Revealing Discriminatory Intent: Legislator Preferences, Voter Identification, and Responsiveness Bias
Matthew S. Mendez
University of Southern California, Students
Christian R. Grose
University of Southern California
May 1, 2014
USC CLASS Research Paper No. 14-17
Is bias in responsiveness to constituents conditional on the policy preferences of elected officials? The scholarly conventional wisdom is that constituency groups who do not receive policy representation still obtain some level of responsiveness by legislators outside of the policy realm. In contrast, we present a theory of preference-induced responsiveness bias where constituency responsiveness by legislators is associated with legislator policy preferences. Elected officials who favor laws harming minority groups are also less likely to engage in non-policy responsiveness to minority groups. To test this proposition, we conducted a field experiment in 28 U.S. legislative chambers. Legislators were randomly assigned to receive messages from Latino, Anglo, English-speaking, and Spanish-speaking constituents asking if a driver’s license is required for voting. If legislators supported voter identification, Latino constituents were less likely than Anglo constituents to receive communications from legislators. The implication is that discriminatory intent underlies legislative support for voter identification laws.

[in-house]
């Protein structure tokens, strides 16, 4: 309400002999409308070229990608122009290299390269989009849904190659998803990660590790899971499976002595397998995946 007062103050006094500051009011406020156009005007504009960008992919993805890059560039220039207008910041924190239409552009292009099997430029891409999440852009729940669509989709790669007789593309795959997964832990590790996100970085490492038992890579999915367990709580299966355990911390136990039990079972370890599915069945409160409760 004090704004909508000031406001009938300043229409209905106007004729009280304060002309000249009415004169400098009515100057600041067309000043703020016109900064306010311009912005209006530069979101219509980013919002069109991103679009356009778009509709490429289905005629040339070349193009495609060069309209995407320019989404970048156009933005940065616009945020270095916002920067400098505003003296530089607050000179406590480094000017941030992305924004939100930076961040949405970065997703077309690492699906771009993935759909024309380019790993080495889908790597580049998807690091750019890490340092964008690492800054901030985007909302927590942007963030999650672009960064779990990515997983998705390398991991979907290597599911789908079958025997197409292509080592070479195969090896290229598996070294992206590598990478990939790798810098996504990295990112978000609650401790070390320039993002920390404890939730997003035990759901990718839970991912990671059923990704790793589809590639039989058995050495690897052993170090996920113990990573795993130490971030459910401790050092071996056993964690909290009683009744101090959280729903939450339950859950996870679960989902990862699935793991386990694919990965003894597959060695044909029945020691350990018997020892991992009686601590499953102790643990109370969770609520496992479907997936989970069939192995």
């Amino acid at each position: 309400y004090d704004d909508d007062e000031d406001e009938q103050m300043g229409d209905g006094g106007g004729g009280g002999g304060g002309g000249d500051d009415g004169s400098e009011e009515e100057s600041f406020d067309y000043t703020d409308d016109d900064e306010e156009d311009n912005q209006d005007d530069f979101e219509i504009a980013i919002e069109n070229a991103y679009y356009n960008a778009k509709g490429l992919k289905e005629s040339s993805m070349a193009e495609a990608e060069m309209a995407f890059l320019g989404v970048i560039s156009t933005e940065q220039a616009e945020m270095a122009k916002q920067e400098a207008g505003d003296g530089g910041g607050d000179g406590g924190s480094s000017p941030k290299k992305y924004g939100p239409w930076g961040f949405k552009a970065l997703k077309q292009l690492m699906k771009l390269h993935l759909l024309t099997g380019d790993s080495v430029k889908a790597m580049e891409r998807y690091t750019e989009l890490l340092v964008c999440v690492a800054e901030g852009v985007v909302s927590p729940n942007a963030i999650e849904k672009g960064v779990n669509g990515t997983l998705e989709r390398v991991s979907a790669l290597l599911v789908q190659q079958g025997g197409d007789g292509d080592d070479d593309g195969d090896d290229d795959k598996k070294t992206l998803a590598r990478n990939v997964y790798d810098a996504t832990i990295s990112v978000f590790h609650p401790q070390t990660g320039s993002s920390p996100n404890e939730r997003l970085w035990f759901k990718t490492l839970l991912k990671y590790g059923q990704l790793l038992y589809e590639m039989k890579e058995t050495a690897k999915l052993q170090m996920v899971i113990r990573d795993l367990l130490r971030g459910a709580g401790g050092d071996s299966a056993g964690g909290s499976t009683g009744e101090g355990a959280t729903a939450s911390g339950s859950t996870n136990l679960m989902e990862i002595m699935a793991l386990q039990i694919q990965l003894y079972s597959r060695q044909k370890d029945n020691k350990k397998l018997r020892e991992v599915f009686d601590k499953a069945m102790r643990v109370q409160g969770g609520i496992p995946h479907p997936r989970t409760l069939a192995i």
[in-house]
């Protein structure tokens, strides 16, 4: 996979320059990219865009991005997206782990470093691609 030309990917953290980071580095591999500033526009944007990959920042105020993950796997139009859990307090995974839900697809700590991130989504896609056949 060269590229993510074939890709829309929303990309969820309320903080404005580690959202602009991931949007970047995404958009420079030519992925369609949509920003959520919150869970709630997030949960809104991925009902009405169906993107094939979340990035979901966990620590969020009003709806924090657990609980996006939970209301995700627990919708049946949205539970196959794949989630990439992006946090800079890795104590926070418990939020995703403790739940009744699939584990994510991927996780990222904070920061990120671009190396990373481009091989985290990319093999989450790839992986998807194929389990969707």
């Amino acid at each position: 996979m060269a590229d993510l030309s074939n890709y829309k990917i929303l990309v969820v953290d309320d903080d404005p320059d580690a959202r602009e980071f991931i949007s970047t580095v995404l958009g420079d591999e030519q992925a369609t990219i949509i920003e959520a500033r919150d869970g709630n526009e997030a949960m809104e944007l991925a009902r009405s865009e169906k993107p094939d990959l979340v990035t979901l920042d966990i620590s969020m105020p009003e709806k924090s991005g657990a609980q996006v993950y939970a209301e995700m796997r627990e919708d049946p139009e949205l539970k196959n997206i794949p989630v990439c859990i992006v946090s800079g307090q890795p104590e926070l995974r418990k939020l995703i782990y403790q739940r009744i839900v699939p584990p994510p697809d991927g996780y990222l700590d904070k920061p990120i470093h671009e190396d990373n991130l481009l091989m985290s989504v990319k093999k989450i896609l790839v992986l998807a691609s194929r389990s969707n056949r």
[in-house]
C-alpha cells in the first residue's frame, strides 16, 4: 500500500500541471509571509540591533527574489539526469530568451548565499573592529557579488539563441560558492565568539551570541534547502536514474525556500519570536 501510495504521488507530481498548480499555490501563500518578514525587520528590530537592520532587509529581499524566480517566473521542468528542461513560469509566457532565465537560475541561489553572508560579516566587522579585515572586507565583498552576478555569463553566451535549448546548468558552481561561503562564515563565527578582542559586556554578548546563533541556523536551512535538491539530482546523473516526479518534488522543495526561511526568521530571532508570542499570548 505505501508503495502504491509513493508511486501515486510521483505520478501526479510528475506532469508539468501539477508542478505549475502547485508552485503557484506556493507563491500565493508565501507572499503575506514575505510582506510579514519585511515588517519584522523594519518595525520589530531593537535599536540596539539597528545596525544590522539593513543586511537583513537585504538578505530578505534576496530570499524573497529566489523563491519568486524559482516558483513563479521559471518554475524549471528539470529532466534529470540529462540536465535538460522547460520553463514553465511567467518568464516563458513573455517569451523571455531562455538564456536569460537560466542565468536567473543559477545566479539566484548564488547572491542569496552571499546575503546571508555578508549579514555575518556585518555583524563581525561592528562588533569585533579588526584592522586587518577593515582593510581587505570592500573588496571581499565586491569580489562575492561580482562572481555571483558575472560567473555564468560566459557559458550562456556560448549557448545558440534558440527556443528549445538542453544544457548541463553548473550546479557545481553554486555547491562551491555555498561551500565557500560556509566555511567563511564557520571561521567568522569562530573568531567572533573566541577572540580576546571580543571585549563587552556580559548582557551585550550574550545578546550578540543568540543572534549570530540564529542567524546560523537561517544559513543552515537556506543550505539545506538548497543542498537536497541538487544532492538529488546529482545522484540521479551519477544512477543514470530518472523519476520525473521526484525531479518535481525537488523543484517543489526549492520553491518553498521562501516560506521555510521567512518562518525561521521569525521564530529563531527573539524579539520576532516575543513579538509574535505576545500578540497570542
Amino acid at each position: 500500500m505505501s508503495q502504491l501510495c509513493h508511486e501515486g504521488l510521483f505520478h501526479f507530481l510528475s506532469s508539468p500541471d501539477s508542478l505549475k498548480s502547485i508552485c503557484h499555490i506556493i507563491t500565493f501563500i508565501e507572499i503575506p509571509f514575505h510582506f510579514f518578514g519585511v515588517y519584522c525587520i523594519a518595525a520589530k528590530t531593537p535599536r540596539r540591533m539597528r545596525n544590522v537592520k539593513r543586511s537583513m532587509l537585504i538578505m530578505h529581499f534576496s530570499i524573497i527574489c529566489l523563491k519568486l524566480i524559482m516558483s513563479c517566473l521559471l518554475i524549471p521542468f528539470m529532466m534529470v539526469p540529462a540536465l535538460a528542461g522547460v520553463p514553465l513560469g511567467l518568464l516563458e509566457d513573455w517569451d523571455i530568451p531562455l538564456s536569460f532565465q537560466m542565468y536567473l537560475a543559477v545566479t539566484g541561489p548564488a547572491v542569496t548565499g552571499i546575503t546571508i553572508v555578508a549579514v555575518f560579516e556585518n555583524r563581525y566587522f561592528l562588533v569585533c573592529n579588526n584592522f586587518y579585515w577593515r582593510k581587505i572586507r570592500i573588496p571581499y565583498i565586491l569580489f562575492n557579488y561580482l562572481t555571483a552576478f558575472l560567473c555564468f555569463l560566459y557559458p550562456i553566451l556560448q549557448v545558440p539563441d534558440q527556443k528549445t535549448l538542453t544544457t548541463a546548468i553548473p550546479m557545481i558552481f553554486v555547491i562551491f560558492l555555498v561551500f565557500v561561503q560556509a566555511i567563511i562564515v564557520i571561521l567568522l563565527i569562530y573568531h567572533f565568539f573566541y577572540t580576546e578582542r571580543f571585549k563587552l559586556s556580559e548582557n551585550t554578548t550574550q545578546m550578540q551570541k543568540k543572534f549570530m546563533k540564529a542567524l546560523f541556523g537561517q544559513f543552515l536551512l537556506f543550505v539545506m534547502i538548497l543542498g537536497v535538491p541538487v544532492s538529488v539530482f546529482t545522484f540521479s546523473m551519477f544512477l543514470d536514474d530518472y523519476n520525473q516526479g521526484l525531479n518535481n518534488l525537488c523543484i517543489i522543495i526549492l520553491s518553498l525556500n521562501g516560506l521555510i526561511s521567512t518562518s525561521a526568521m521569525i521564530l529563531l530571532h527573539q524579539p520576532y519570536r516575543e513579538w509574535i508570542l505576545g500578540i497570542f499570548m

Number of Pages in PDF File: 38
Date posted: April 10, 2014 ; Last revised: July 22, 2014
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